A handful of staff from the Arkansas Game and Fish Commission spent the better part of Friday at Lake Frierson State Park. Dumping hundreds of donated Christmas trees, and spider buckets into the water. As part of a habitat project to improve the lake’s ecology.
“This habitat will help to group all the smaller fishes into certain locations where the larger predator fish like large-mouth bass, flat head cat fish, and the saugeye, can come and feed,” says Brett Timmons, who serves as the NEA district biologist for the Game and Fish Commission. “Thus, creating better locations for anglers to come out, and actively catch those fish.”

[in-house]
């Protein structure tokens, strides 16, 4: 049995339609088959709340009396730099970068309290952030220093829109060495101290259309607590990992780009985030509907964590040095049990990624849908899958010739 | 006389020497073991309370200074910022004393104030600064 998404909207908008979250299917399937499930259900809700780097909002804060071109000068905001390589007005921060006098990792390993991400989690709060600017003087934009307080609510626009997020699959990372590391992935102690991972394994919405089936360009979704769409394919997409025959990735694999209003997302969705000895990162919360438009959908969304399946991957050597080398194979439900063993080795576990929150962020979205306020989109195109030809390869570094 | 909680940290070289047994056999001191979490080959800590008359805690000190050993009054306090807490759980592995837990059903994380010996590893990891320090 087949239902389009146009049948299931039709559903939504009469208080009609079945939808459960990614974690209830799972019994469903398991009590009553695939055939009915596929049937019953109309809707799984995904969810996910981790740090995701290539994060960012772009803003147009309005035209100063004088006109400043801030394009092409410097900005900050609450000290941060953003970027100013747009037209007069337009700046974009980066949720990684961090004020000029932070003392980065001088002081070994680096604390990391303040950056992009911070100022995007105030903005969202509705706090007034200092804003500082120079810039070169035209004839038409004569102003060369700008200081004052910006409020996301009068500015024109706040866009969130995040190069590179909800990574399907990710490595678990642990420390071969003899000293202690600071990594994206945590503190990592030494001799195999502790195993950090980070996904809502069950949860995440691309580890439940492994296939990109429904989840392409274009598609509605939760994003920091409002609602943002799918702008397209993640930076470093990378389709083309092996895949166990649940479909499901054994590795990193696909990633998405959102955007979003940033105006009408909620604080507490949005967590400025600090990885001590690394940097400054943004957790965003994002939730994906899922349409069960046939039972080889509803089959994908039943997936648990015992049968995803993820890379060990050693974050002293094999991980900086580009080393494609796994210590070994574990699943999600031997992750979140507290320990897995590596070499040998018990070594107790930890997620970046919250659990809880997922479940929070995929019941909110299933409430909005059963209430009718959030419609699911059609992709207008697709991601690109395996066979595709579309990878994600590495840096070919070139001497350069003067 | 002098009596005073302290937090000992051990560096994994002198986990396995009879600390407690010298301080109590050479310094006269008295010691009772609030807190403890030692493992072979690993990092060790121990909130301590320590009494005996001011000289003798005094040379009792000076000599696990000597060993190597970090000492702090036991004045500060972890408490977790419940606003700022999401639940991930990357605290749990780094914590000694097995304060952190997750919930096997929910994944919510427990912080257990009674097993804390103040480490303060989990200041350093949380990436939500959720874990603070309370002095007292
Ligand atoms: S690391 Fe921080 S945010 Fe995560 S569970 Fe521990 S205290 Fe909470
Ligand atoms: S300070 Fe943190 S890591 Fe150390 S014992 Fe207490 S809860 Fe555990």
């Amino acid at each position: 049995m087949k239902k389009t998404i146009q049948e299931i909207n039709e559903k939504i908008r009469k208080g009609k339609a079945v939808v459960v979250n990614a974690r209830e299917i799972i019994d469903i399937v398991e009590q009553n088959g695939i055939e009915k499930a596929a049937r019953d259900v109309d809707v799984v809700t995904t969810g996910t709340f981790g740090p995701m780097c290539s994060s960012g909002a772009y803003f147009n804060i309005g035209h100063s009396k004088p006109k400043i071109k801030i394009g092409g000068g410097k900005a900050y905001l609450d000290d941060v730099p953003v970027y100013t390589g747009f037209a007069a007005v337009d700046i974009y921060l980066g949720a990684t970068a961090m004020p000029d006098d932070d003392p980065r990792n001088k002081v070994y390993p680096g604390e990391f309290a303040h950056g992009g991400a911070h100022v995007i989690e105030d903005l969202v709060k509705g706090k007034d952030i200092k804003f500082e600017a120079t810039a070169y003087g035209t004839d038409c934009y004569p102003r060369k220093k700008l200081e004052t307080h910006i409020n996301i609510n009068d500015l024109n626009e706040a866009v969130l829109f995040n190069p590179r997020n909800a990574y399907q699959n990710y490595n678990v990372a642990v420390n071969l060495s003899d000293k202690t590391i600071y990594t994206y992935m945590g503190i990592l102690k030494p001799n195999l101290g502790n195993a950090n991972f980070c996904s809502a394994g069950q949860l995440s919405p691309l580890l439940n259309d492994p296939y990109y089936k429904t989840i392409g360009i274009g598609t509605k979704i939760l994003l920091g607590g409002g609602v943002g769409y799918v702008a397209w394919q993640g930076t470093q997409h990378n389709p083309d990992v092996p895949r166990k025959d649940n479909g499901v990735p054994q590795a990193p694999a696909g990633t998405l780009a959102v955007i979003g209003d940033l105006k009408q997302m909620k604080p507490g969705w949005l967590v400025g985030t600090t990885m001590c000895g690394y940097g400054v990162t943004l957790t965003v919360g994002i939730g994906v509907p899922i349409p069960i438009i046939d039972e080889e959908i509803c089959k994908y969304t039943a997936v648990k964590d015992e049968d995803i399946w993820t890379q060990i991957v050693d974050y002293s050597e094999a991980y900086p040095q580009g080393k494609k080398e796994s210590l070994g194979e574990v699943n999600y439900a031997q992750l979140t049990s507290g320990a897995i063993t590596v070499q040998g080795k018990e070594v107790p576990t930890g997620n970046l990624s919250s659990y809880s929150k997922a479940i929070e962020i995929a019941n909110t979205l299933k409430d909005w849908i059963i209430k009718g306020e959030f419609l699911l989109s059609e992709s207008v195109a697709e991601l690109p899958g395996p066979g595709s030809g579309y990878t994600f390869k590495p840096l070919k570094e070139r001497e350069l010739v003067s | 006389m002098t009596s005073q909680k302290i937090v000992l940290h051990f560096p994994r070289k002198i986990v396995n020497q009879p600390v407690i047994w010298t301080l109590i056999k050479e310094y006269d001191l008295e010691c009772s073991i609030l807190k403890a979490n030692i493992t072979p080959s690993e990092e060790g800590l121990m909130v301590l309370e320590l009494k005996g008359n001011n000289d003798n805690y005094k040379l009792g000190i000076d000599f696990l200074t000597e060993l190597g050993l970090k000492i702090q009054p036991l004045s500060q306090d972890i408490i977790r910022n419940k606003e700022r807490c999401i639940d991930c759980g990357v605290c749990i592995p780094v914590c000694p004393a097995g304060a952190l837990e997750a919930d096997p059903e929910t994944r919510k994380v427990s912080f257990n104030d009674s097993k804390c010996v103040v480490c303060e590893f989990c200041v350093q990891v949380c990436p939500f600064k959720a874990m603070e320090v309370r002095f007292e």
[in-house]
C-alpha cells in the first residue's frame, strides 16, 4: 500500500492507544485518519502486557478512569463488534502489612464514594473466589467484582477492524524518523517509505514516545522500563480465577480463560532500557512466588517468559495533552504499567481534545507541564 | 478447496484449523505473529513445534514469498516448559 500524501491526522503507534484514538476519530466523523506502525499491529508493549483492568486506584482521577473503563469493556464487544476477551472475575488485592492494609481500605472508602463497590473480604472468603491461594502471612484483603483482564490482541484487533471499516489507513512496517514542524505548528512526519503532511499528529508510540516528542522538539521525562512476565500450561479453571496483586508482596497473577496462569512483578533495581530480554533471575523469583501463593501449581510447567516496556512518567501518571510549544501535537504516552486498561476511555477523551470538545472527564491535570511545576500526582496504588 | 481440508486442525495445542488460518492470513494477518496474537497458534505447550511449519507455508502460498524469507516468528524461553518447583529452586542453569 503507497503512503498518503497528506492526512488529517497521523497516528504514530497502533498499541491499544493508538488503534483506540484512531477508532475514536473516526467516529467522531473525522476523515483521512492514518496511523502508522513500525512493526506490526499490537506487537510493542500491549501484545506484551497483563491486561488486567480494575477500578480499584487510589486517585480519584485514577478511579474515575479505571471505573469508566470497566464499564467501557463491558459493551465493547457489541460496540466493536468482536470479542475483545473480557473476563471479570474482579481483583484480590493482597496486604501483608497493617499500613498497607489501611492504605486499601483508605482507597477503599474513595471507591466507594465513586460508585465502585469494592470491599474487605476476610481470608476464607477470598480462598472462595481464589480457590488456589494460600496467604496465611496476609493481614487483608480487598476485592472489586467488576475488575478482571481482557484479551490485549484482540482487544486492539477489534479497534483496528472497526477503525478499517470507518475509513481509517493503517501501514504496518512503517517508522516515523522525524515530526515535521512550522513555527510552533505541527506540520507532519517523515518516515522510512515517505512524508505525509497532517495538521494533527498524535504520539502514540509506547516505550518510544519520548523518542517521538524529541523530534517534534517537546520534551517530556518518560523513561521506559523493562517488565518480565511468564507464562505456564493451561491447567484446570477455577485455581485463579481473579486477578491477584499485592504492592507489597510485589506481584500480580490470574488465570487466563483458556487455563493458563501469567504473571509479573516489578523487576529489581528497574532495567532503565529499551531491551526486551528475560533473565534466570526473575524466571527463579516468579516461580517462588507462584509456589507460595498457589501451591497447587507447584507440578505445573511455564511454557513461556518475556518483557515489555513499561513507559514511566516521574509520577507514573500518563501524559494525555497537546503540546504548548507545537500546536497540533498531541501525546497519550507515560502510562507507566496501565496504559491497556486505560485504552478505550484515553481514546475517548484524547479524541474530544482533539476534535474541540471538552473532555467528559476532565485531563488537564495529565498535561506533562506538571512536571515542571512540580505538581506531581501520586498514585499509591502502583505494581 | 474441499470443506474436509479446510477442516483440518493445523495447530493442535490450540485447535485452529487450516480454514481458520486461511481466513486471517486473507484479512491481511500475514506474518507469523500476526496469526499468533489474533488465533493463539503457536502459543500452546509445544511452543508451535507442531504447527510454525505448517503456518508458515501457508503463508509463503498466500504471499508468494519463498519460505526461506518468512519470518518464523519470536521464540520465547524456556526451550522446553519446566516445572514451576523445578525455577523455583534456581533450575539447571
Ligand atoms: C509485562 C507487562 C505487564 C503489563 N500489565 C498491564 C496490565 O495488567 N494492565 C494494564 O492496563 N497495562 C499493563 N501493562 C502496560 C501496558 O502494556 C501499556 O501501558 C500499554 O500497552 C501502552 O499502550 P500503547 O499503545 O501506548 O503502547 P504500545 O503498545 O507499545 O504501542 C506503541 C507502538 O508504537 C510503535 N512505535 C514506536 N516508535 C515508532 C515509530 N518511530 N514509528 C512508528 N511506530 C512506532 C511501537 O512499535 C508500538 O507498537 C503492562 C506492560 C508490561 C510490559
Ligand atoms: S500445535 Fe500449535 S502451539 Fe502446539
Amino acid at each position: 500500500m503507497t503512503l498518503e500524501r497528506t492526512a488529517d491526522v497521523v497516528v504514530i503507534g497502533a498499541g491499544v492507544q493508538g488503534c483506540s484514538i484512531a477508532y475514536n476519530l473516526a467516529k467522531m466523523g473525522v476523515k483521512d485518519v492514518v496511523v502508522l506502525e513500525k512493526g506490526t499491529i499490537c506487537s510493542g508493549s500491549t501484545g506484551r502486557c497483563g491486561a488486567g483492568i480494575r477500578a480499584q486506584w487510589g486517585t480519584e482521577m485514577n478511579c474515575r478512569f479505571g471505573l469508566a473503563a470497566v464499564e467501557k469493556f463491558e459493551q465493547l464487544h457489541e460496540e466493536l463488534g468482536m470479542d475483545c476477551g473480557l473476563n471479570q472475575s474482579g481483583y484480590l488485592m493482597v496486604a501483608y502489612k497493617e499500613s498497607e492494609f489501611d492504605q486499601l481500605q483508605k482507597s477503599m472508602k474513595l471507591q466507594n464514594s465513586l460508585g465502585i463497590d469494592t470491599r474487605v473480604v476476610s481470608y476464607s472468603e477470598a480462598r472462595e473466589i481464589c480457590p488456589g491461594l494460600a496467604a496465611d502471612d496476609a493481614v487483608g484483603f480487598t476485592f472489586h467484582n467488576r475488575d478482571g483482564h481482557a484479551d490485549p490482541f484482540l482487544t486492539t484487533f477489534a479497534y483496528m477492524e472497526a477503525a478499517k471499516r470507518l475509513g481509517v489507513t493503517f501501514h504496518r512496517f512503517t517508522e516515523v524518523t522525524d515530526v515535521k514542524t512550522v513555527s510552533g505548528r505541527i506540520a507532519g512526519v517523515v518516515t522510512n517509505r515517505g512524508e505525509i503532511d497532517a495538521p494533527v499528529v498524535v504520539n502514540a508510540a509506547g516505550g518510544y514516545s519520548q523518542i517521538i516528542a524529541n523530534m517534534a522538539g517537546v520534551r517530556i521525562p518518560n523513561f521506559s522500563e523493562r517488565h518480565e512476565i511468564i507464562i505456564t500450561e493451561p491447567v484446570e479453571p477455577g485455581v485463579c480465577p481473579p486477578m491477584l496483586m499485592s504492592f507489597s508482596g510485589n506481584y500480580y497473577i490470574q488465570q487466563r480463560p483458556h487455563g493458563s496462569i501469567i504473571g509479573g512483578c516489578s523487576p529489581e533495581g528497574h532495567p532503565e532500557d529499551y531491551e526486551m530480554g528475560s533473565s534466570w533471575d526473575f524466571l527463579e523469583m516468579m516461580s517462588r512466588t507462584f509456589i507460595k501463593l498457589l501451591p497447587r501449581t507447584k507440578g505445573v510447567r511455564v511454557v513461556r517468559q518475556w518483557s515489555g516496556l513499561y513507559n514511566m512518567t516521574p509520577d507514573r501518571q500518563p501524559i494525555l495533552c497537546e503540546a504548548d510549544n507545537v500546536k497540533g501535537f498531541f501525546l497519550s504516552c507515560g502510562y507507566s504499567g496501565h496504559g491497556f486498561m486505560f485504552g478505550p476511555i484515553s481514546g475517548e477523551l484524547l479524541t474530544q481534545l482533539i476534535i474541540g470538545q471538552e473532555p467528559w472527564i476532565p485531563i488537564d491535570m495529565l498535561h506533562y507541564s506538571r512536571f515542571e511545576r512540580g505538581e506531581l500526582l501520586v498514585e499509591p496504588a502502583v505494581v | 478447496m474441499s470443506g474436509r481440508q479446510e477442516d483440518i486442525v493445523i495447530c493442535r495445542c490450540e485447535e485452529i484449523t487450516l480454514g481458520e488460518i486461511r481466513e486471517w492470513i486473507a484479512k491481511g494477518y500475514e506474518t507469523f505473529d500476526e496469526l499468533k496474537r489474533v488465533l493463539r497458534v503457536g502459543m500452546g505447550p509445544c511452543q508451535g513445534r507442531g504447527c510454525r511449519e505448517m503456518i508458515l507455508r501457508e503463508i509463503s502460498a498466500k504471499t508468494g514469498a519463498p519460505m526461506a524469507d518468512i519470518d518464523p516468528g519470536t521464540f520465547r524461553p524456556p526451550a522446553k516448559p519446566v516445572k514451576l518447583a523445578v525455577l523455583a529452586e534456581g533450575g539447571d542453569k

Timmons says the Lake Frierson rejuvenation efforts will be a big draw for the local economy, boosting the park’s revenue.
“It brings user groups out to fish these lakes, which ultimately brings revenue into the state, with the sales of minas, snacks and gift shops. It brings people in from across the state.” Timmons adds.
Lake Frierson Park Superintendent Matt Manos says for the most part, the park is under-utilized, and creating new habitats, help to bring attention to the amenities it has to offer. Including the kayaks, and paddleboat rentals.
“We hear folks say, “I haven’t been to lake Frierson in 20 years,” says Manos. “We have a few campsites, that folks can come out and enjoy a weekend right by the lake. And, also, we have an indoor pavilion…if you haven’t been to Frierson in a long time, come out and visit us.”
The Game and Fish Commission plans to later cut and dump cedar trees into Lake Frierson, creating as many as seventy-five miniature habitats.
The commission holds one or two lake habitat rejuvenation projects a year. A full list of habitat projects can be found on www.agfc.com.